NYC’s Unvaccinated Teachers Need to Waive Right to Sue for 1 Year of Health Benefits
NYC’s Unvaccinated Teachers Need to Waive Right to Sue for 1 Year of Health Benefits

By Petr Svab

Aside from being put on unpaid leave, New York City teachers who’ve declined to get the COVID-19 vaccine won’t be allowed to keep their health benefits for another year unless they give up their right to sue the city over its vaccine mandate.

This condition was the result of an arbitration invoked by the city’s largest teachers union, the United Federation of Teachers (UFT). The union touted the arbitration verdict as a victory that forced the city to acknowledge medical and religious exemptions to the vaccination. It also allowed the teachers to take a year of unpaid leave with continued health care coverage or voluntarily resign with unused sick days paid out and a year of continued health insurance.

But the UFT Sept. 10 press release on the issue left out the caveat that the health benefits would only continue beyond Nov. 30 for those who sign waivers preventing them from suing the city for getting fired. It did include a link to the arbitration verdict that, on page 17, states the waiver requirement. But several teachers told The Epoch Times the DOE only explicitly told them about the condition about a week ago, right before the mandate went into effect.

Based on last week’s data, several thousand teachers and other school workers remain unvaccinated.

An official with the city’s Department of Education (DOE) distanced the agency from imposing the waiver requirement.

“This stipulation was given out by a third-party arbitrator,” the official told The Epoch Times on the condition of anonymity. “Unions and DOE both agreed to it; DOE didn’t make this decision.”

But the arbitration verdict says its rulings “reflect” what the parties agreed to before and during the mediation as well as the “language” the parties agreed to in response to the arbitrator’s interim rulings.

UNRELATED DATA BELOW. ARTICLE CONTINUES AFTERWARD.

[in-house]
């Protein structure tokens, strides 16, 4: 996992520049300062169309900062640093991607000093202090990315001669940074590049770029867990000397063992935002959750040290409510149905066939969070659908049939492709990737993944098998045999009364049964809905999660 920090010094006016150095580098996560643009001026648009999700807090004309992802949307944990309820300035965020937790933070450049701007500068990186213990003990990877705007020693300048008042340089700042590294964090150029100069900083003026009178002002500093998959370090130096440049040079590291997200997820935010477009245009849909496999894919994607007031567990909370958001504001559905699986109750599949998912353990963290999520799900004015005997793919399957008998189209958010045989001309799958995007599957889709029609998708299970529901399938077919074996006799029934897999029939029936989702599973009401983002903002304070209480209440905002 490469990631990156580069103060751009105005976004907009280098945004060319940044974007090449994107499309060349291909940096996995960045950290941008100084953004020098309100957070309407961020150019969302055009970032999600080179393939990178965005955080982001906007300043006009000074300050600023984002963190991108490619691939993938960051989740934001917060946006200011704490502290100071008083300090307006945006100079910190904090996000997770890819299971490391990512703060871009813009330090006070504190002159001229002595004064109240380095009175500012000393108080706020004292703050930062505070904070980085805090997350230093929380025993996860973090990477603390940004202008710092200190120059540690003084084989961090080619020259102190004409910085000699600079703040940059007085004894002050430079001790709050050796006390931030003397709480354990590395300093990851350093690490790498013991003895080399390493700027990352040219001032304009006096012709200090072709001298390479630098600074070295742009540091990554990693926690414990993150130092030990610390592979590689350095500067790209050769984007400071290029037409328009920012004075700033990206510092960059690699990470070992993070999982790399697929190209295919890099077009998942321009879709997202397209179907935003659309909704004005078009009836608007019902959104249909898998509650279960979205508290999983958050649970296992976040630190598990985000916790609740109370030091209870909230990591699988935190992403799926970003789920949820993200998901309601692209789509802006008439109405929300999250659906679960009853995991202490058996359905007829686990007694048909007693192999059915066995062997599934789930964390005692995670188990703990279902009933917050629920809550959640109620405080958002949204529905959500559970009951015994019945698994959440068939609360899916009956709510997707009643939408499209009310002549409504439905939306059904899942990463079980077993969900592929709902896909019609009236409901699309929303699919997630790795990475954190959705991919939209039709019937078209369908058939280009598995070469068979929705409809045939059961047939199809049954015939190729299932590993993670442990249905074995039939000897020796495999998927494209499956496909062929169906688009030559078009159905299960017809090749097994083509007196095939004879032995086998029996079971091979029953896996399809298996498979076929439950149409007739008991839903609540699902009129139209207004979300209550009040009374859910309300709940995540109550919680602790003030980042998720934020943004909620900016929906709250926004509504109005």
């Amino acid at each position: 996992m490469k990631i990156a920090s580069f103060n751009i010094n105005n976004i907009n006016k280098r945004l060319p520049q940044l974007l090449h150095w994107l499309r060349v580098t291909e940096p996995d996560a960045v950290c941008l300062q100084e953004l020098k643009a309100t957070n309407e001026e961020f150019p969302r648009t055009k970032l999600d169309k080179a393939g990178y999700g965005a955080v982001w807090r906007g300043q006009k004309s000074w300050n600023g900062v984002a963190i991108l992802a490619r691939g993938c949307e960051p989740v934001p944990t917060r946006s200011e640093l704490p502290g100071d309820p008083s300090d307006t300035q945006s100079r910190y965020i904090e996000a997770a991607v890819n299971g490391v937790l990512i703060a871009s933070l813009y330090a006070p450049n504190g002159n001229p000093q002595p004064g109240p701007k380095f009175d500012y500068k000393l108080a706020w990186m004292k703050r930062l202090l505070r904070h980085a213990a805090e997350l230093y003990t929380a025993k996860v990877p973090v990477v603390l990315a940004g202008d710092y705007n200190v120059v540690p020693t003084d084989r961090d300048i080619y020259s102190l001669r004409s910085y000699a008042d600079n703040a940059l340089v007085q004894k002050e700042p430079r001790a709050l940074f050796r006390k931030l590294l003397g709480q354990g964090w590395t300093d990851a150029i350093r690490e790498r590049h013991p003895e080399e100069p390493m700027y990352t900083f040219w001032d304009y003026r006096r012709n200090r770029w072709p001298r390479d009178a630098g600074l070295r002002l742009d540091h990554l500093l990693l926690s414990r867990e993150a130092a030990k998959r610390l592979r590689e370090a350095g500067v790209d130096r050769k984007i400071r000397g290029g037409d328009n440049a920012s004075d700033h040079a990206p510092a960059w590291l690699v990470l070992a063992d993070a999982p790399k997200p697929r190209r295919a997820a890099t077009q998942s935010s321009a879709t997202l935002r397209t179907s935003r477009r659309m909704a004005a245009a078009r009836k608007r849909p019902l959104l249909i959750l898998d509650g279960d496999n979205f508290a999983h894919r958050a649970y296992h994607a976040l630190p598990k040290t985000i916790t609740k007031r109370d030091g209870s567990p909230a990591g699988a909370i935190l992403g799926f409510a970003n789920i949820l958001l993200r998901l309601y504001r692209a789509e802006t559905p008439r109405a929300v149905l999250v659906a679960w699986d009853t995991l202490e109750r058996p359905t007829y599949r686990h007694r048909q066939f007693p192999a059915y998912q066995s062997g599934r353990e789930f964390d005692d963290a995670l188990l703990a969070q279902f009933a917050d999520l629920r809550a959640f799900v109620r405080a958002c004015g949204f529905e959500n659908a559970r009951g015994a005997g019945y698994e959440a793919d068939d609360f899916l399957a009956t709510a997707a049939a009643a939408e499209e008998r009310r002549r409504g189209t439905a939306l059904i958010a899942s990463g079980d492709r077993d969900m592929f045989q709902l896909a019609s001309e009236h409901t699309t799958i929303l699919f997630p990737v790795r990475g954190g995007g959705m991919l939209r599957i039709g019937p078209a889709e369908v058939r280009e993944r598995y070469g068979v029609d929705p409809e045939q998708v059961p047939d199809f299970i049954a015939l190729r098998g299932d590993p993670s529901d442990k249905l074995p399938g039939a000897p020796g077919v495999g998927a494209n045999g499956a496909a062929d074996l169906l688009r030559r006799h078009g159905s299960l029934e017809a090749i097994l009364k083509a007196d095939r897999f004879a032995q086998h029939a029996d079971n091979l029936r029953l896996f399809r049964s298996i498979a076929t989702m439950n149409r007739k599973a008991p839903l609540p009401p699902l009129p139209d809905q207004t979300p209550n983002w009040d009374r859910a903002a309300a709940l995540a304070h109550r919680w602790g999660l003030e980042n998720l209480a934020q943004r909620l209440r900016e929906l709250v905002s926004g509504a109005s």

It suggests that the conditions of the unpaid leave in particular were left to the parties to sort out.

“I concluded the parties are more familiar with Department [of Education] policy and how leave and entitlements have been administered in accordance with prior agreements,” the arbiter said.

The ruling says the affected employees have from Nov. 1 to 30 to extend their leave and the connected benefits.

“An employee must file a form created by the DOE which includes a waiver of the employee’s rights to challenge the employee’s voluntary resignation, including, but not limited to, through a contractual or statutory disciplinary process,” it says.

It’s not clear how hard the union pushed against the requirement. It hasn’t responded to a request for comment.

The issue underscores the dissatisfaction of the unvaccinated teachers with both the city and the union. They feel justified in holding back on the vaccine and believe the city has tossed them aside and the union failed to protect them, according to several conversations between them and The Epoch Times.

The vaccines, developed in record time and still in the process of clinical trials, are known to cause severe side effects such as myocarditis, particularly in young men, and blood clots, though authorities and experts say these are rare and pose a lower risk than the disease itself. The vaccines don’t necessarily prevent one from contracting and spreading COVID-19, but clinical trials indicate they minimize symptoms, which are primarily a concern for the elderly or those with preexisting conditions.

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